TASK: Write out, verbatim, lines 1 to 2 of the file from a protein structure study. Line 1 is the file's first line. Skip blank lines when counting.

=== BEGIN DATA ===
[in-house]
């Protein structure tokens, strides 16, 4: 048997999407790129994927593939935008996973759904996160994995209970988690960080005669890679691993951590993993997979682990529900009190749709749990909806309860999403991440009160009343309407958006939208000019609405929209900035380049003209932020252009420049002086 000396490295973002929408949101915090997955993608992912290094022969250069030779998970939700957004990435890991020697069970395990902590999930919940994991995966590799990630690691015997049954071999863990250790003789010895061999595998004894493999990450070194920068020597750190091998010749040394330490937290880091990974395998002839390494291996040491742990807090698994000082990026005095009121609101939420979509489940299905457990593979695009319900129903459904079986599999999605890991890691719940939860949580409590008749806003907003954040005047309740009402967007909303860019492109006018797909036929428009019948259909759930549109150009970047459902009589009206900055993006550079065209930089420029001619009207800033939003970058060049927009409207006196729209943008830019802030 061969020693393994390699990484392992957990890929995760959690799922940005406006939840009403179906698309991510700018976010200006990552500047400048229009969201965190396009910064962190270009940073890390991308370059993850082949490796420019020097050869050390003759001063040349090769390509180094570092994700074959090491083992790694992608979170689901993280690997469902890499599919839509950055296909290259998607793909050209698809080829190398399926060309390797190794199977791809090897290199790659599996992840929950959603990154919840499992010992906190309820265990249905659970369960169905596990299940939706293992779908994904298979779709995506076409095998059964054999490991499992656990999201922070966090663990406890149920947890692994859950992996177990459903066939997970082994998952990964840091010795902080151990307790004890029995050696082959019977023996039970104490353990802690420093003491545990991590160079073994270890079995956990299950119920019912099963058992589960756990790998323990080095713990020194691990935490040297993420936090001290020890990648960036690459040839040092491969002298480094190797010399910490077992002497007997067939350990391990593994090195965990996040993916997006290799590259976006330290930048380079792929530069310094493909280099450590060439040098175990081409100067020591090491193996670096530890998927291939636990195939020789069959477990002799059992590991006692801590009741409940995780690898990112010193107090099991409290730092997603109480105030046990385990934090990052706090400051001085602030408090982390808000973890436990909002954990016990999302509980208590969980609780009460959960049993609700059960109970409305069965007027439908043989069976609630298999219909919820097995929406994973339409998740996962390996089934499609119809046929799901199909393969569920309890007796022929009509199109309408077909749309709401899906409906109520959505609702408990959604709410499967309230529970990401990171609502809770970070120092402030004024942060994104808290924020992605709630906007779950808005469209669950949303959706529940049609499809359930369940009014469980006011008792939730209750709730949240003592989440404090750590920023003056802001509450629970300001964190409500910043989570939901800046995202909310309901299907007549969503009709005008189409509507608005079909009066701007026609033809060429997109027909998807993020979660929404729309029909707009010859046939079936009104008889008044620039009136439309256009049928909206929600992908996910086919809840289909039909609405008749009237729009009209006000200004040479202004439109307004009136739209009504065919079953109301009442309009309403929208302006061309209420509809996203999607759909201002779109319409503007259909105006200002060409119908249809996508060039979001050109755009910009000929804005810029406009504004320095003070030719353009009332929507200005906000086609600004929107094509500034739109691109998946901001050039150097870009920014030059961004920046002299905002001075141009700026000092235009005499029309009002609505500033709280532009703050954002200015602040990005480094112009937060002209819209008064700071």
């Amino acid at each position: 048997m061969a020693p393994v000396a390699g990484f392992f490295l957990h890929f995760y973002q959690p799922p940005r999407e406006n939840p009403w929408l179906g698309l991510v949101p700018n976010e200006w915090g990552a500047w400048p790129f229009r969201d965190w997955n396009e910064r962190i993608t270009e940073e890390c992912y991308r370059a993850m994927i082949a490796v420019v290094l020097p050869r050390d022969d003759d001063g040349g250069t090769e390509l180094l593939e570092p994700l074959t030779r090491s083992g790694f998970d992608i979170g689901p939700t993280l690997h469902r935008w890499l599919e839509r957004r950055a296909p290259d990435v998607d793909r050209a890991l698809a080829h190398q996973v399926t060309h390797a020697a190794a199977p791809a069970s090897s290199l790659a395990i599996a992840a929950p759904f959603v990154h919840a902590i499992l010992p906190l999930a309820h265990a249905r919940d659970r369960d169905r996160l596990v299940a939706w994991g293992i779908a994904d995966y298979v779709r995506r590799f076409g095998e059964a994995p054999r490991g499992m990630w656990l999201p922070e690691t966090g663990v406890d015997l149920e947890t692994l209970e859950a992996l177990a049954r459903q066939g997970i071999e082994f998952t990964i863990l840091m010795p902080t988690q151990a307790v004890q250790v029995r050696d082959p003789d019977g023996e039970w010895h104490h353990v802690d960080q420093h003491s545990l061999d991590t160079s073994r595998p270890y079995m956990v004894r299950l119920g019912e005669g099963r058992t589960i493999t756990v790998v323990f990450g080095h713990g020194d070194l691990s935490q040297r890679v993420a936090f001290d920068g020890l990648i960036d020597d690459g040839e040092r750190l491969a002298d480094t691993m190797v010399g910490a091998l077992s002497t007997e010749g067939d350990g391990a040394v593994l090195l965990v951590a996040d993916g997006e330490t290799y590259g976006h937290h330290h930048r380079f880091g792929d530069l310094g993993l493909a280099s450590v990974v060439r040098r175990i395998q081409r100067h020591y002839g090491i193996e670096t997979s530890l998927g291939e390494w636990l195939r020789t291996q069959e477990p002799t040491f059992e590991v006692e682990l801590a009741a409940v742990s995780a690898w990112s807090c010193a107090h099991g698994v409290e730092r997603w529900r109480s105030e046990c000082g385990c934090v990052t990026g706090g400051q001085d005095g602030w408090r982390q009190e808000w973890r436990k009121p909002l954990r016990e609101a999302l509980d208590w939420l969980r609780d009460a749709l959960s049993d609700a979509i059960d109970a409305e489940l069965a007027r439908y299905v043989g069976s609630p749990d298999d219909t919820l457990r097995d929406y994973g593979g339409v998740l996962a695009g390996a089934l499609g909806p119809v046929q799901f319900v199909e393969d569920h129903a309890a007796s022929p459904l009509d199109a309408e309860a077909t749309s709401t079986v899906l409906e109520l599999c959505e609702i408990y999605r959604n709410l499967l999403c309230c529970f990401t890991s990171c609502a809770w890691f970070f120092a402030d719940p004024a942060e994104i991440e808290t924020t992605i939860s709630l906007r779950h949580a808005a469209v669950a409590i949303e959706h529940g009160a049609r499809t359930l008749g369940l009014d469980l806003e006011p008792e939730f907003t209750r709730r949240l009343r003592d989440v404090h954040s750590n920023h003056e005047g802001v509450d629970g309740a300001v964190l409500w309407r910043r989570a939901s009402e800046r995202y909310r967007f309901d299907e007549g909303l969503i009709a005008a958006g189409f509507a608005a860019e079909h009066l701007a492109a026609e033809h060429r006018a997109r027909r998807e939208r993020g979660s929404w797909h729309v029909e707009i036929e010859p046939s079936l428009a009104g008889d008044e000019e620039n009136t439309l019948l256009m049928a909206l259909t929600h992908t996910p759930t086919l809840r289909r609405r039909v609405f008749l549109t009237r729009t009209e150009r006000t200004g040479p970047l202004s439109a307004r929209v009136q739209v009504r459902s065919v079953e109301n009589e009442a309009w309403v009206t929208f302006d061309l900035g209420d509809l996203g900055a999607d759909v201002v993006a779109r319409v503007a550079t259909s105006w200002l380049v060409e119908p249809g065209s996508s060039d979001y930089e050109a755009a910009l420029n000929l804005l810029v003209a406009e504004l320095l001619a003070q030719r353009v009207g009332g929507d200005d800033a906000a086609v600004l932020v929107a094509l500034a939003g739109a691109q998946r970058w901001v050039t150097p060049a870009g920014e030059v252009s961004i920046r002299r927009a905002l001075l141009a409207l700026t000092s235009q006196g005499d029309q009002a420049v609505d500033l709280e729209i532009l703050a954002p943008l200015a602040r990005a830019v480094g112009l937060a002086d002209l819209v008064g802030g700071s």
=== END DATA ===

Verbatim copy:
[in-house]
């Protein structure tokens, strides 16, 4: 048997999407790129994927593939935008996973759904996160994995209970988690960080005669890679691993951590993993997979682990529900009190749709749990909806309860999403991440009160009343309407958006939208000019609405929209900035380049003209932020252009420049002086 000396490295973002929408949101915090997955993608992912290094022969250069030779998970939700957004990435890991020697069970395990902590999930919940994991995966590799990630690691015997049954071999863990250790003789010895061999595998004894493999990450070194920068020597750190091998010749040394330490937290880091990974395998002839390494291996040491742990807090698994000082990026005095009121609101939420979509489940299905457990593979695009319900129903459904079986599999999605890991890691719940939860949580409590008749806003907003954040005047309740009402967007909303860019492109006018797909036929428009019948259909759930549109150009970047459902009589009206900055993006550079065209930089420029001619009207800033939003970058060049927009409207006196729209943008830019802030 061969020693393994390699990484392992957990890929995760959690799922940005406006939840009403179906698309991510700018976010200006990552500047400048229009969201965190396009910064962190270009940073890390991308370059993850082949490796420019020097050869050390003759001063040349090769390509180094570092994700074959090491083992790694992608979170689901993280690997469902890499599919839509950055296909290259998607793909050209698809080829190398399926060309390797190794199977791809090897290199790659599996992840929950959603990154919840499992010992906190309820265990249905659970369960169905596990299940939706293992779908994904298979779709995506076409095998059964054999490991499992656990999201922070966090663990406890149920947890692994859950992996177990459903066939997970082994998952990964840091010795902080151990307790004890029995050696082959019977023996039970104490353990802690420093003491545990991590160079073994270890079995956990299950119920019912099963058992589960756990790998323990080095713990020194691990935490040297993420936090001290020890990648960036690459040839040092491969002298480094190797010399910490077992002497007997067939350990391990593994090195965990996040993916997006290799590259976006330290930048380079792929530069310094493909280099450590060439040098175990081409100067020591090491193996670096530890998927291939636990195939020789069959477990002799059992590991006692801590009741409940995780690898990112010193107090099991409290730092997603109480105030046990385990934090990052706090400051001085602030408090982390808000973890436990909002954990016990999302509980208590969980609780009460959960049993609700059960109970409305069965007027439908043989069976609630298999219909919820097995929406994973339409998740996962390996089934499609119809046929799901199909393969569920309890007796022929009509199109309408077909749309709401899906409906109520959505609702408990959604709410499967309230529970990401990171609502809770970070120092402030004024942060994104808290924020992605709630906007779950808005469209669950949303959706529940049609499809359930369940009014469980006011008792939730209750709730949240003592989440404090750590920023003056802001509450629970300001964190409500910043989570939901800046995202909310309901299907007549969503009709005008189409509507608005079909009066701007026609033809060429997109027909998807993020979660929404729309029909707009010859046939079936009104008889008044620039009136439309256009049928909206929600992908996910086919809840289909039909609405008749009237729009009209006000200004040479202004439109307004009136739209009504065919079953109301009442309009309403929208302006061309209420509809996203999607759909201002779109319409503007259909105006200002060409119908249809996508060039979001050109755009910009000929804005810029406009504004320095003070030719353009009332929507200005906000086609600004929107094509500034739109691109998946901001050039150097870009920014030059961004920046002299905002001075141009700026000092235009005499029309009002609505500033709280532009703050954002200015602040990005480094112009937060002209819209008064700071």